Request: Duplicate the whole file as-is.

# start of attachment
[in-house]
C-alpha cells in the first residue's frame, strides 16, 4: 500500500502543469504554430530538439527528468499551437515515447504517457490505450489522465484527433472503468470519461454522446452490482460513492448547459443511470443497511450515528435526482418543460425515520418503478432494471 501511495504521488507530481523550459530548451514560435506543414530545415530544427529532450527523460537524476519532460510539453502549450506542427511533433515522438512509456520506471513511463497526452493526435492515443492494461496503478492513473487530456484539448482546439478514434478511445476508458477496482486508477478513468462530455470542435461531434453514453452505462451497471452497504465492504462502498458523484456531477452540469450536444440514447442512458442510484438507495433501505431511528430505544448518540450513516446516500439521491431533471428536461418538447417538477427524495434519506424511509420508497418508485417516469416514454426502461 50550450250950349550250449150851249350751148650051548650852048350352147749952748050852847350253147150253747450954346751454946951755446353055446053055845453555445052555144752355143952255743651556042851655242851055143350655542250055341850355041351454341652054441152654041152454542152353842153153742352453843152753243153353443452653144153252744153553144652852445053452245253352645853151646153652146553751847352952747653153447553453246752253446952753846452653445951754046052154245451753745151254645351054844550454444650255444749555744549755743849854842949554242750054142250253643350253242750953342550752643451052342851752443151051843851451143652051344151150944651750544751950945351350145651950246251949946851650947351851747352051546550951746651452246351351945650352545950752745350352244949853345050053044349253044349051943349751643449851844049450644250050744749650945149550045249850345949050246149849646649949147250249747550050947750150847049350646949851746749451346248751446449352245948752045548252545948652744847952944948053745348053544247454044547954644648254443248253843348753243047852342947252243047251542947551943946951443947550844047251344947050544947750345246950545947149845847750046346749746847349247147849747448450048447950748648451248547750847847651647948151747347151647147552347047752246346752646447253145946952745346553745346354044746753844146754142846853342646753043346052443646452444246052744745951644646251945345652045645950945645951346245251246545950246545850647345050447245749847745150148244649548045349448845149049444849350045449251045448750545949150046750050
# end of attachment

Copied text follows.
[in-house]
C-alpha cells in the first residue's frame, strides 16, 4: 500500500502543469504554430530538439527528468499551437515515447504517457490505450489522465484527433472503468470519461454522446452490482460513492448547459443511470443497511450515528435526482418543460425515520418503478432494471 501511495504521488507530481523550459530548451514560435506543414530545415530544427529532450527523460537524476519532460510539453502549450506542427511533433515522438512509456520506471513511463497526452493526435492515443492494461496503478492513473487530456484539448482546439478514434478511445476508458477496482486508477478513468462530455470542435461531434453514453452505462451497471452497504465492504462502498458523484456531477452540469450536444440514447442512458442510484438507495433501505431511528430505544448518540450513516446516500439521491431533471428536461418538447417538477427524495434519506424511509420508497418508485417516469416514454426502461 50550450250950349550250449150851249350751148650051548650852048350352147749952748050852847350253147150253747450954346751454946951755446353055446053055845453555445052555144752355143952255743651556042851655242851055143350655542250055341850355041351454341652054441152654041152454542152353842153153742352453843152753243153353443452653144153252744153553144652852445053452245253352645853151646153652146553751847352952747653153447553453246752253446952753846452653445951754046052154245451753745151254645351054844550454444650255444749555744549755743849854842949554242750054142250253643350253242750953342550752643451052342851752443151051843851451143652051344151150944651750544751950945351350145651950246251949946851650947351851747352051546550951746651452246351351945650352545950752745350352244949853345050053044349253044349051943349751643449851844049450644250050744749650945149550045249850345949050246149849646649949147250249747550050947750150847049350646949851746749451346248751446449352245948752045548252545948652744847952944948053745348053544247454044547954644648254443248253843348753243047852342947252243047251542947551943946951443947550844047251344947050544947750345246950545947149845847750046346749746847349247147849747448450048447950748648451248547750847847651647948151747347151647147552347047752246346752646447253145946952745346553745346354044746753844146754142846853342646753043346052443646452444246052744745951644646251945345652045645950945645951346245251246545950246545850647345050447245749847745150148244649548045349448845149049444849350045449251045448750545949150046750050